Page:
Between Stockholm Syndrome and Lima Syndrome
Part 40: Alternative Thought Processes
It means that you are capable of tapping into a blissful state of mind
amidst the normal chaos of a hectic life.
-JILL BOLTE TAYLOR, My Stroke of Insight: A Brain Scientist's Personal Journey
By now it's crystal clear that parables—whether about Tanzan and Ekido, or about The World Fair of Religions—reveals a lot about different thought processes. We hardly think much about, let alone examine, our thought process. This is indeed a shame, considering how sophisticated the human brain actually is. According to Harvard Professor Emeritus of Astronomy and Science History Owen Gingerich (b. 1930) in God's Goof (2001), there are 100 billion neurons in the brain, and each neuron connects with about 10,000 other neurons. The number of synaptic interconnections in a single human brain greatly exceeds the number of stars in the Milky Way: a quadrillion synapses (a one with 15 zeros) versus two hundred billion stars (a two with 11 zeros).
But back to thought process, what is it anyway? Surprisingly, the Oxford and American Heritage dictionaries exclude the phrase. Collins defines it as "the process or act of using your mind to consider or think about something," while MacMillan defines it as "the way in which your mind works, or the process of thinking about something." Lame definitions don't help much, do they? Then, perhaps we need to turn to Maltese physician and psychologist Edward de Bono (b. 1933) who is considered a world-class authority on the subject of thinking. He went as far as suggesting to teach thinking as an academic subject in schools. In half a dozen books that he authored—among others New Think: The Use of Lateral Thinking in the Generation of New Ideas, Lateral Thinking: Creativity Step By Step, and Six Thinking Hats—he coined several terms, most notably "lateral thinking" and "parallel thinking."
Parallel thinking, according to de Bono, is a constructive alternative to "adversarial thinking" or "linear thinking", long advocated by what he referred to as "the Greek gang of three": Socrates (469-399 BC), Plato (427-348 BC) and Aristotle (384-322 BC). In short, parallel thinking focuses more on explorations, thus looking for "what can be" rather than for "what is." It is a thought process in which "focus is split in specific directions." While adversarial or linear thinking applies a reductionist and dialectic "either/or" approach, parallel thinking applies a holistic "both+and" approach. While historically one approach has generated reductionism, cruelty and violence in the great Abrahamic religions, the other has inspired pacifism and holism in Zen-inspired martial arts.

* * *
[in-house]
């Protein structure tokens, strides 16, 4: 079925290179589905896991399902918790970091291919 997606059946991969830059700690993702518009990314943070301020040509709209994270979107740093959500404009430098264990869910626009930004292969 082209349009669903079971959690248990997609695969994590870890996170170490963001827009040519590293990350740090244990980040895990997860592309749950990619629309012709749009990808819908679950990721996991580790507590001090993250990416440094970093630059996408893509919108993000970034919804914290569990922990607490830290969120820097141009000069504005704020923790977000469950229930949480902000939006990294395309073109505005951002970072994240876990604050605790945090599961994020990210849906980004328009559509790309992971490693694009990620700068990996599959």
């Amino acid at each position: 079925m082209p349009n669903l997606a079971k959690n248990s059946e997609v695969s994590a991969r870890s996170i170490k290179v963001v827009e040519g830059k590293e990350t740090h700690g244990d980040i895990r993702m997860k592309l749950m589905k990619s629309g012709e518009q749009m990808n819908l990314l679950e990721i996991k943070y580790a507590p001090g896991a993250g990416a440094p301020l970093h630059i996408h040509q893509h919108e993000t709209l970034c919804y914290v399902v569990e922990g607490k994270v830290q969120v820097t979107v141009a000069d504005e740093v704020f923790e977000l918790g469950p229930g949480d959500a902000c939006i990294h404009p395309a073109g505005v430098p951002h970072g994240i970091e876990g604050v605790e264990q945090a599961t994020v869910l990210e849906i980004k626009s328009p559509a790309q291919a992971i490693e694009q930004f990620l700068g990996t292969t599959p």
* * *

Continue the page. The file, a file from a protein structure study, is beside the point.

Just thinking about this paradox may give one a stroke. Perhaps that's what is exactly needed! In 1996, Dr. Jill Bolte Taylor (b. 1959) experienced a massive stroke in her left brain at age 37. She is not your average Jill, but an acclaimed neuro-anatomist specializing in the postmortem investigation of the human brain and affiliated with the Indiana University School of Medicine and the Harvard Brain Tissue Resource Center. There are many brain scientists all over the world, and there have been even more patients suffering from brain injuries. However Dr. Taylor has uniquely experienced brain trauma both as a scientist and as a patient, from the inside-out, from the outside-in. Therefore, her minute-by-minute account of her experience is not only unique, but authoritative. (Please see above video if you haven't done so.)
Clearly Dr. Taylor's personal experience provided her (and us) with an invaluable before/after comparison. In her landmark book My Stroke of Insight (2008), she provides invaluable insights and first hand accounts on the merits of the often under-estimated, animal-like, right brain thinking. During the stroke that made her temporarily depended only on her right brain—considered to be the lower, animal, more primitive brain—she felt that it is “the gateway to enlightenment and nirvana” for it gives her the ability to thinks holistically and peacefully. Since the left brain organizes details in a linear and methodical configuration, it manifests the concept of time into the past, present, and future. On the other hand, the right brain only focuses on the present, thus it is "free to think intuitively outside the box." Though her discovery itself was actually not new, what was new is that it was experienced first hand by a brain scientist.
[To be continued.]
Johannes Tan, Indonesian Translator & Conference Interpreter